Plans for the 2004-05 Airborne Geophysical Survey of the Amundsen Sea Embayment, Antarctica (AGASEA)

J. W. Holt, D. L. Morse, D. D. Blankenship
Institute for Geophysics
John A. and Katherine G. Jackson
School of Geosciences, University of Texas, Austin, Texas
D. G. Vaughan
British Antarctic Survey, Cambridge, England

The Ross Sea and Weddell Sea embayments have been the primary focus of attention within the West Antarctic Ice Sheet (WAIS) since the potential for ice sheet collapse and its resulting impact on sea level was first recognized.  The Amundsen Sea Embayment (ASE), on the other hand, has been comparatively unstudied primarily due to its remoteness from logistical centers.  Recent satellite remote sensing studies, combined with limited ice thickness data, indicate that the ASE discharges the largest ice flux in West Antarctica; furthermore, of all the major drainage basins in Antarctica, it is the only one to exhibit significant elevation change over the period of these satellite observations.

Our present knowledge of the ice thickness and subglacial boundary conditions in the ASE are insufficient to understand its evolution or sensitivity to climate change.  Stimulated by observations of its non-steady behavior and its dominant role in WAIS mass balance, the glaciers of the ASE have become a focus for future integrated studies by both the U.S. and European scientific communities, as put forth in the Amundsen Sea Embayment Science Plan (ASESP).  This plan has the overarching objectives of assessing the present and predicting the future behavior of the ice sheet in the ASE.  In order to accomplish some of the primary ASESP objectives and to guide future surface-based research, the University of Texas (UT) and the British Antarctic Survey (BAS) will undertake a comprehensive aerogeophysical survey encompassing the two major drainage basins within the Amundsen Sea Embayment - Pine Island and Thwaites glaciers.  We will conduct this survey during the 2004/05 austral summer, operating from two remote field camps and using two survey aircraft (Figure 1).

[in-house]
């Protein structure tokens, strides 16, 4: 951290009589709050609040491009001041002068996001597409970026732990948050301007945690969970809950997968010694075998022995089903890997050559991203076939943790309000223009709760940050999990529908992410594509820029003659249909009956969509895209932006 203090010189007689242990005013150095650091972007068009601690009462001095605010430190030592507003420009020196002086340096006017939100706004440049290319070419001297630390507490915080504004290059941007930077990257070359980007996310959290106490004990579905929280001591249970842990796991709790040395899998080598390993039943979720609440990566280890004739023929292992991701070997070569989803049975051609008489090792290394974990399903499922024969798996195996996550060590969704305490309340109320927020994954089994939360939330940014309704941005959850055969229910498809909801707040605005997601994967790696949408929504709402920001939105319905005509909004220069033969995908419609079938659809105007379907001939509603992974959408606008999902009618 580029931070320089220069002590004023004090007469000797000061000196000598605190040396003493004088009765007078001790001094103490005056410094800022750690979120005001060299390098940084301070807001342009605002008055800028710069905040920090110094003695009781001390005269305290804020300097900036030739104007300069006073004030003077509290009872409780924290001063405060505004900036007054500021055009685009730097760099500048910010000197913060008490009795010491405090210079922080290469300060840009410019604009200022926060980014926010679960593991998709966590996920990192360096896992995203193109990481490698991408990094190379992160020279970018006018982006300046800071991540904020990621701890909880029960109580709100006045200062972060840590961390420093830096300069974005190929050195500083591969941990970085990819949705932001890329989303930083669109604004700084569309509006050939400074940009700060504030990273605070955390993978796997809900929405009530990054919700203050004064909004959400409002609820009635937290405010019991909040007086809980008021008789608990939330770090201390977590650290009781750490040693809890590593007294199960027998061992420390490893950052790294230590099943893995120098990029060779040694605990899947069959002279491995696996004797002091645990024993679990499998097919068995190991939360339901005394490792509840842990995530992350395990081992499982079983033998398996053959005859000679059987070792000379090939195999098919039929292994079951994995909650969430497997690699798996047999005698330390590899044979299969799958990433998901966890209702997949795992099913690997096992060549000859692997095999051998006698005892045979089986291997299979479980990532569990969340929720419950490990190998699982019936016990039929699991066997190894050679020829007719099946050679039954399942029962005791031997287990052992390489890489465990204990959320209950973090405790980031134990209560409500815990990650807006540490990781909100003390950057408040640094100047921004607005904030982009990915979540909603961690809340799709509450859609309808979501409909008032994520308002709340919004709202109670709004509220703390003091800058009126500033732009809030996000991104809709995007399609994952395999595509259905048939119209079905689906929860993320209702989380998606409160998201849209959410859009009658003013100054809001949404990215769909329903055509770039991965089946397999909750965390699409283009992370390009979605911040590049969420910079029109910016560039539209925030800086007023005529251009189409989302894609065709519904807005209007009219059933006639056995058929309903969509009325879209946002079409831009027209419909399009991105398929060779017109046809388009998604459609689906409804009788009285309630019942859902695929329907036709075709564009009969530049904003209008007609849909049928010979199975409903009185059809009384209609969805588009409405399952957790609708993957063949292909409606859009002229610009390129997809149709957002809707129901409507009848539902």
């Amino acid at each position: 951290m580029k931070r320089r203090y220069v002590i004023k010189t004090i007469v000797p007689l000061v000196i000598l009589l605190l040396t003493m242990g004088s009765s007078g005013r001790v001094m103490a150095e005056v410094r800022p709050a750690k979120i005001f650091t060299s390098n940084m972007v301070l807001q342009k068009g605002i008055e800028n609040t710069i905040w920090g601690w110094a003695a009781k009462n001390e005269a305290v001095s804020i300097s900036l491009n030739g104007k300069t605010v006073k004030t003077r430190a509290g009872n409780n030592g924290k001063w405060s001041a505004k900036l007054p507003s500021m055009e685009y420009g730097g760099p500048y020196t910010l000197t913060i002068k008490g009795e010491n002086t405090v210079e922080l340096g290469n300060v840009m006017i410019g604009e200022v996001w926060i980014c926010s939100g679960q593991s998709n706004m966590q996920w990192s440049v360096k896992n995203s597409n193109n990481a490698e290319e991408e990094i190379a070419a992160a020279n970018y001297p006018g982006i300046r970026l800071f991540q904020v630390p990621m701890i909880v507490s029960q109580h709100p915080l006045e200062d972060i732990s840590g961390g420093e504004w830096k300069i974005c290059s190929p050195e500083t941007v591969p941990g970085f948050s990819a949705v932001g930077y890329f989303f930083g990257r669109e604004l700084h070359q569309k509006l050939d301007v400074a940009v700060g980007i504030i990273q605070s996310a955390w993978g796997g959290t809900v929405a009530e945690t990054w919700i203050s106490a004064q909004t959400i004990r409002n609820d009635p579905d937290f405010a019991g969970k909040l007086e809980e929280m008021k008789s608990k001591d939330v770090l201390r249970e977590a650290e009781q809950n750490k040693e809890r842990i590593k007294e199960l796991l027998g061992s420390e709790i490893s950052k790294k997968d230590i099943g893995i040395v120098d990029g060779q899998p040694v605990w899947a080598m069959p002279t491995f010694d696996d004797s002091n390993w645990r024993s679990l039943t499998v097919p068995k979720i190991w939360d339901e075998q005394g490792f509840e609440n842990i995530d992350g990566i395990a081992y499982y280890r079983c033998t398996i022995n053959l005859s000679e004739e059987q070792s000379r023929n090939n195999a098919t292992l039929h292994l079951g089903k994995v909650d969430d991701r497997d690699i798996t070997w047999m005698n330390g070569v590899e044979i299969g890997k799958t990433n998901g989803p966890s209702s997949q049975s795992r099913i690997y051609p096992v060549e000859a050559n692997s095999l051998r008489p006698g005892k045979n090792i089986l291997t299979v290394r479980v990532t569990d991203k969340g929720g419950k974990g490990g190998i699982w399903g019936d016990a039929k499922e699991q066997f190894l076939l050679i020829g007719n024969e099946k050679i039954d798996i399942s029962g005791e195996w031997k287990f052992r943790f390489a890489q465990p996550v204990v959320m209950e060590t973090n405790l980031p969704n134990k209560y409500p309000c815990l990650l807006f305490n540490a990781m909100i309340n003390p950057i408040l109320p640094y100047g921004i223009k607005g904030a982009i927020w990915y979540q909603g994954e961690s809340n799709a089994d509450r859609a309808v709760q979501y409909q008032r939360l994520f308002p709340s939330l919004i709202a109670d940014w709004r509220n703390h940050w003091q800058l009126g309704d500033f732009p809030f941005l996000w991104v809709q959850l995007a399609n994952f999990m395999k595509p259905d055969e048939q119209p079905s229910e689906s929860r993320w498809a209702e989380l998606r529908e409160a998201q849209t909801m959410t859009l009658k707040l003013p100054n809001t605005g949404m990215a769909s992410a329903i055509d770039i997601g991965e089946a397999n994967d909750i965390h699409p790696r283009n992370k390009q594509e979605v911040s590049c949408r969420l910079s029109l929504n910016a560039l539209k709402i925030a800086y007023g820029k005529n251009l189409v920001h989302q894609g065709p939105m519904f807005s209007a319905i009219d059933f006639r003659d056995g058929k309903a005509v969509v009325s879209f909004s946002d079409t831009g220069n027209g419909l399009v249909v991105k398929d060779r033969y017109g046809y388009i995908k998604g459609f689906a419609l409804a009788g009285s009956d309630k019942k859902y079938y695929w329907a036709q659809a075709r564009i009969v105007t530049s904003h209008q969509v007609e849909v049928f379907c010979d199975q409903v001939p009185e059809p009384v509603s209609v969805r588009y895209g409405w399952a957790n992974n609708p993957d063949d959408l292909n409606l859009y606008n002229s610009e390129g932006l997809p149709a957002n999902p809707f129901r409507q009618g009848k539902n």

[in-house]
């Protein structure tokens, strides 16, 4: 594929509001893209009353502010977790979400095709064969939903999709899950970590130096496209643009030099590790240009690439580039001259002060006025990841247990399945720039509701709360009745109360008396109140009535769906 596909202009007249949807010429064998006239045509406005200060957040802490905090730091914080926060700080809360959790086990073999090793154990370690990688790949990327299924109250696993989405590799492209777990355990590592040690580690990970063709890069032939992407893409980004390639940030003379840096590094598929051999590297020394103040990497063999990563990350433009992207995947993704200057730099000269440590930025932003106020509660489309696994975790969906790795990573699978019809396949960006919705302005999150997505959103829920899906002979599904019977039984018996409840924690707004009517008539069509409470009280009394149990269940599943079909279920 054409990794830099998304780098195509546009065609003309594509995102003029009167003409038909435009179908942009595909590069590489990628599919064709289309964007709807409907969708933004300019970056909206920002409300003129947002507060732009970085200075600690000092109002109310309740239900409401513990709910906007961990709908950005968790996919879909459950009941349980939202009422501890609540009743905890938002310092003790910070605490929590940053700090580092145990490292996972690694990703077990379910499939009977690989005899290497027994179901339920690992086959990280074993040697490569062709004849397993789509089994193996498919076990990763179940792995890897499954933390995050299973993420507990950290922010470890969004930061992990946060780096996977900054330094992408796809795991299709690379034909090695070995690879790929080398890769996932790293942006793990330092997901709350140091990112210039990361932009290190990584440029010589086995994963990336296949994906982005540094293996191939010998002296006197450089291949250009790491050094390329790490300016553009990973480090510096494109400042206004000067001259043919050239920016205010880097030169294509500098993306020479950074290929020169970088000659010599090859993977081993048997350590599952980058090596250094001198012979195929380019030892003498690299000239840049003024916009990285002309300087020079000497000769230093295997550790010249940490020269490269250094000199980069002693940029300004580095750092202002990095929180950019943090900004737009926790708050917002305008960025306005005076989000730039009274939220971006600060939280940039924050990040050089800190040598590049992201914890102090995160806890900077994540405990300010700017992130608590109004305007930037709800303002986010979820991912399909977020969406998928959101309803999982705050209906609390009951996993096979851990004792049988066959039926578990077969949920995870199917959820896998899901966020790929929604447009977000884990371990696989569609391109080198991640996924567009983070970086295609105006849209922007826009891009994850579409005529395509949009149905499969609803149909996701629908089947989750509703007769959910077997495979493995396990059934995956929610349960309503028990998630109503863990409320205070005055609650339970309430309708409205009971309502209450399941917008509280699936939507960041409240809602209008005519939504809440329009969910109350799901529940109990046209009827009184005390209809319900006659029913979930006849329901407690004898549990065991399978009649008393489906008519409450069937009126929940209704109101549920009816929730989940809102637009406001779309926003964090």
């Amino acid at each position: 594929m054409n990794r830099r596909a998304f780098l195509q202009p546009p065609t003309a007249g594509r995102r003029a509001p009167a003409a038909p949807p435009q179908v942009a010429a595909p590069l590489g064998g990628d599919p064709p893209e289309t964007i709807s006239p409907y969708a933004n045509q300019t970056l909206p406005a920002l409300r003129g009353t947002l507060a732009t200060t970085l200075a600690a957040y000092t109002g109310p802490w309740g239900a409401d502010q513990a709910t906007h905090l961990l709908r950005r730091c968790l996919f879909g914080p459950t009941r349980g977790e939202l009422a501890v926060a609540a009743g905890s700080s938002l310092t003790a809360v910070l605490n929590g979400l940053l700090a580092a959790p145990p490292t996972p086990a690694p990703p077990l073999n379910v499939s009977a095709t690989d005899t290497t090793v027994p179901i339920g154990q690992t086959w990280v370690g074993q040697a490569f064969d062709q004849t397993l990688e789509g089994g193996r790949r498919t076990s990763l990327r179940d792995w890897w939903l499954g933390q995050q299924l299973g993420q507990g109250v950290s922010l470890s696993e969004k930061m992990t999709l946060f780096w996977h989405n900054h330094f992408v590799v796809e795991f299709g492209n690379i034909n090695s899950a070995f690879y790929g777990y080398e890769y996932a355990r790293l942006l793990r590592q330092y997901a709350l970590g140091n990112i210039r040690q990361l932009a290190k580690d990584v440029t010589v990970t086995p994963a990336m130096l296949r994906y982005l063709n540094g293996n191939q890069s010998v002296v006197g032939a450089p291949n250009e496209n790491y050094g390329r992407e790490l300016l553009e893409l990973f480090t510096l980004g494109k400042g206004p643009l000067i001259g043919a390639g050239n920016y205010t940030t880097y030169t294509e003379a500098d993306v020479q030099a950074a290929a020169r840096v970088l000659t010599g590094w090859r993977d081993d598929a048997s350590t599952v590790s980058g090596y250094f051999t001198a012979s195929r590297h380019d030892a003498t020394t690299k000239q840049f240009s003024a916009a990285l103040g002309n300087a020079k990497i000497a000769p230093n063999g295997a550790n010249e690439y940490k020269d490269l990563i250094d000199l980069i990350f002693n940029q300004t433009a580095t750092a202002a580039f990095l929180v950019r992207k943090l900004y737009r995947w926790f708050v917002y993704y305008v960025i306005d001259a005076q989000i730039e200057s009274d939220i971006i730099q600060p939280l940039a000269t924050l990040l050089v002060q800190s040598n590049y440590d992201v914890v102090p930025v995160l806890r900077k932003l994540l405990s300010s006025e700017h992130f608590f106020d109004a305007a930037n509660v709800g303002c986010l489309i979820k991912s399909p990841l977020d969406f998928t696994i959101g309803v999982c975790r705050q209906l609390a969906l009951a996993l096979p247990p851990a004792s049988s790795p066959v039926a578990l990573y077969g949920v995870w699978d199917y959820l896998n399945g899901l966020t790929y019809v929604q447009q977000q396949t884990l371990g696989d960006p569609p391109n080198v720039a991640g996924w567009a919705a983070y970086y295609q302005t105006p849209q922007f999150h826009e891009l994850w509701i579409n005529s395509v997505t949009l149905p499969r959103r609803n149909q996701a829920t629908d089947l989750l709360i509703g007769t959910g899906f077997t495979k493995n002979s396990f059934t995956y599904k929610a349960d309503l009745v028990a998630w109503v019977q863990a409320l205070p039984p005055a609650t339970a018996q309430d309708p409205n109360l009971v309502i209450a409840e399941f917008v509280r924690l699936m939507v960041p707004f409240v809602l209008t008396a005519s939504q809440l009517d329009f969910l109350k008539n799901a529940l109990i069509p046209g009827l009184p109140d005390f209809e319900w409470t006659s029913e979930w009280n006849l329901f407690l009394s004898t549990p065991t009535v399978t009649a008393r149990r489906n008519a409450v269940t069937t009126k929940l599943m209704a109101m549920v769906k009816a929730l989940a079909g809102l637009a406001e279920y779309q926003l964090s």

The multidisciplinary nature of coupled lithosphere and ice sheet studies requires a broad approach for which multi-instrumented airborne surveys are well suited.  Laser surface elevations will enable detailed mass balance calculations and satellite altimeter calibration.  Radar sounding data will provide measurements of ice thickness necessary to calculate ice sheet driving stress and hydrologic potential for distinguishing glacier dynamical regimes and to support detailed flow model calculations.  Shallow radar layer interpolation will provide ice accumulation rates for mass balance and ice dynamics studies.  Internal layer preservation depth will be analyzed for evidence of non-steady flow behavior and will contribute to crevasse classification for evidence of recent non-steady behavior and modern stress state.  Detailed basal morphology and roughness statistics will enable interface characterization and complement potential fields data for geologic classification.

Coherent radar echo strength and scattering characteristics will be used for basal interface characterization and basal water detection.  Gravity and magnetics data will be analyzed for deep crustal block delineation, sedimentary basin identification, volcanic activity assessment, and geothermal flux estimation, all of which are critical to models of ice sheet dynamics.

The survey design that was proposed required modification due to logistical support limitations.  Using the latest estimates of fuel and time available for survey operations, we have developed a strategy that balances coarse coverage of the glacier catchments, higher-resolution coverage of the fast-flow regimes, and along-flow profiles.  The 2004 WAIS workshop is an opportunity for the WAIS community to provide feedback on survey design and input on priorities prior to the field deployment which will occur shortly thereafter.

MapsFigure 1: Coverage area of planned ASE aerogeophysical survey shown superimposed on (a) balance velocity and surface elevations contours, (b) bed topography, crustal blocks and recent volcanics (red triangles), and (c) existing data coverage. The survey is subdivided into two sections: the Pine Island Glacier basin (PIB) to be surveyed primarily from field camp PNE, and the Thwaites Glacier basin (TGB) block to be surveyed primarily from camp THW.